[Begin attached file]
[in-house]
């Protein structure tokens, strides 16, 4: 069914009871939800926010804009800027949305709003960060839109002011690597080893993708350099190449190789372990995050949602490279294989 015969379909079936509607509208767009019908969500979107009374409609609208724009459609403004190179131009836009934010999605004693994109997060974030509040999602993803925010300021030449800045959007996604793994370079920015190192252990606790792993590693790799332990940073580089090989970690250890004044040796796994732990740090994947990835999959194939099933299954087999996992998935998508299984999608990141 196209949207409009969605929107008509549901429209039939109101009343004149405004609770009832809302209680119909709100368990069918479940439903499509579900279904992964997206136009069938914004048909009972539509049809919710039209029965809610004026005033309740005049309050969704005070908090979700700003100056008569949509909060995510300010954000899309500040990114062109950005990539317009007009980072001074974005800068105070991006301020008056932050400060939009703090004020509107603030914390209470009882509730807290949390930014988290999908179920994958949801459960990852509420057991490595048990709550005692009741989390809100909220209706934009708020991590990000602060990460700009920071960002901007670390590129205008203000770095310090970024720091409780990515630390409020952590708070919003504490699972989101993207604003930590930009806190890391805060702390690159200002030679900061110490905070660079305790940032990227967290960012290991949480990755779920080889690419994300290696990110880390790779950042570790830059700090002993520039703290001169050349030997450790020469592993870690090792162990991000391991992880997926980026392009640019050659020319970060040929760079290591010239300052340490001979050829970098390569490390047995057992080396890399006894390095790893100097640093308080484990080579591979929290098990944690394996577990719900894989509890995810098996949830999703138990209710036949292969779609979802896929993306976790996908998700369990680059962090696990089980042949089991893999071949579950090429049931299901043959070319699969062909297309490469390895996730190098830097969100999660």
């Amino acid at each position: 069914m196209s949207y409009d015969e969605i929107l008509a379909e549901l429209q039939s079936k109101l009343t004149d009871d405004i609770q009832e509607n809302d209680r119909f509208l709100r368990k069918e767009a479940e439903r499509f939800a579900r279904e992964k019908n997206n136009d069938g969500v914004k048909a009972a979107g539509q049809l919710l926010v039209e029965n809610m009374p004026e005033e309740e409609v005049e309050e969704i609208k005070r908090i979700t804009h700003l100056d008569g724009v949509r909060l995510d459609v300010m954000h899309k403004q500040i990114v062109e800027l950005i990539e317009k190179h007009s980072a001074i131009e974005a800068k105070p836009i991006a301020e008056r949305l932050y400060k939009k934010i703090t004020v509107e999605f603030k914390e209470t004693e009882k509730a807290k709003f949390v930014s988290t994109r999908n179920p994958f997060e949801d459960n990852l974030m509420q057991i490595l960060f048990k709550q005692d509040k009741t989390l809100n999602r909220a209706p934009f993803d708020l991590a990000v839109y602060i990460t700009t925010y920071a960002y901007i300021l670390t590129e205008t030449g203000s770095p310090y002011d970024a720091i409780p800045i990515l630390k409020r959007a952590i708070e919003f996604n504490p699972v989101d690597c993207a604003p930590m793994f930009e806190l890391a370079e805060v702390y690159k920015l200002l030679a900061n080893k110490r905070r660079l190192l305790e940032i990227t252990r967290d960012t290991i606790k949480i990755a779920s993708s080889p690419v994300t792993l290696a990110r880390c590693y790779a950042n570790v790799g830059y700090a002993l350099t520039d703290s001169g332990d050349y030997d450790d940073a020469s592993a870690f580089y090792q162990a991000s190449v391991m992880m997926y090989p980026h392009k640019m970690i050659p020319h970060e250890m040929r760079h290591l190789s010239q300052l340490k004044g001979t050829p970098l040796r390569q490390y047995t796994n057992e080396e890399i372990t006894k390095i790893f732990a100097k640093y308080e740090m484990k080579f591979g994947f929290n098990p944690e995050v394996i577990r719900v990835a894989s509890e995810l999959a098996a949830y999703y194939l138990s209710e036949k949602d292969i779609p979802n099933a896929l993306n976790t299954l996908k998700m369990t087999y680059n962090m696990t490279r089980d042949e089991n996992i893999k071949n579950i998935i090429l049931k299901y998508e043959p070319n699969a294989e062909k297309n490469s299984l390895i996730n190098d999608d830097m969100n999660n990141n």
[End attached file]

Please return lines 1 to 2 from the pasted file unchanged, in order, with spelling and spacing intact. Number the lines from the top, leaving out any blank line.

[in-house]
């Protein structure tokens, strides 16, 4: 069914009871939800926010804009800027949305709003960060839109002011690597080893993708350099190449190789372990995050949602490279294989 015969379909079936509607509208767009019908969500979107009374409609609208724009459609403004190179131009836009934010999605004693994109997060974030509040999602993803925010300021030449800045959007996604793994370079920015190192252990606790792993590693790799332990940073580089090989970690250890004044040796796994732990740090994947990835999959194939099933299954087999996992998935998508299984999608990141 196209949207409009969605929107008509549901429209039939109101009343004149405004609770009832809302209680119909709100368990069918479940439903499509579900279904992964997206136009069938914004048909009972539509049809919710039209029965809610004026005033309740005049309050969704005070908090979700700003100056008569949509909060995510300010954000899309500040990114062109950005990539317009007009980072001074974005800068105070991006301020008056932050400060939009703090004020509107603030914390209470009882509730807290949390930014988290999908179920994958949801459960990852509420057991490595048990709550005692009741989390809100909220209706934009708020991590990000602060990460700009920071960002901007670390590129205008203000770095310090970024720091409780990515630390409020952590708070919003504490699972989101993207604003930590930009806190890391805060702390690159200002030679900061110490905070660079305790940032990227967290960012290991949480990755779920080889690419994300290696990110880390790779950042570790830059700090002993520039703290001169050349030997450790020469592993870690090792162990991000391991992880997926980026392009640019050659020319970060040929760079290591010239300052340490001979050829970098390569490390047995057992080396890399006894390095790893100097640093308080484990080579591979929290098990944690394996577990719900894989509890995810098996949830999703138990209710036949292969779609979802896929993306976790996908998700369990680059962090696990089980042949089991893999071949579950090429049931299901043959070319699969062909297309490469390895996730190098830097969100999660």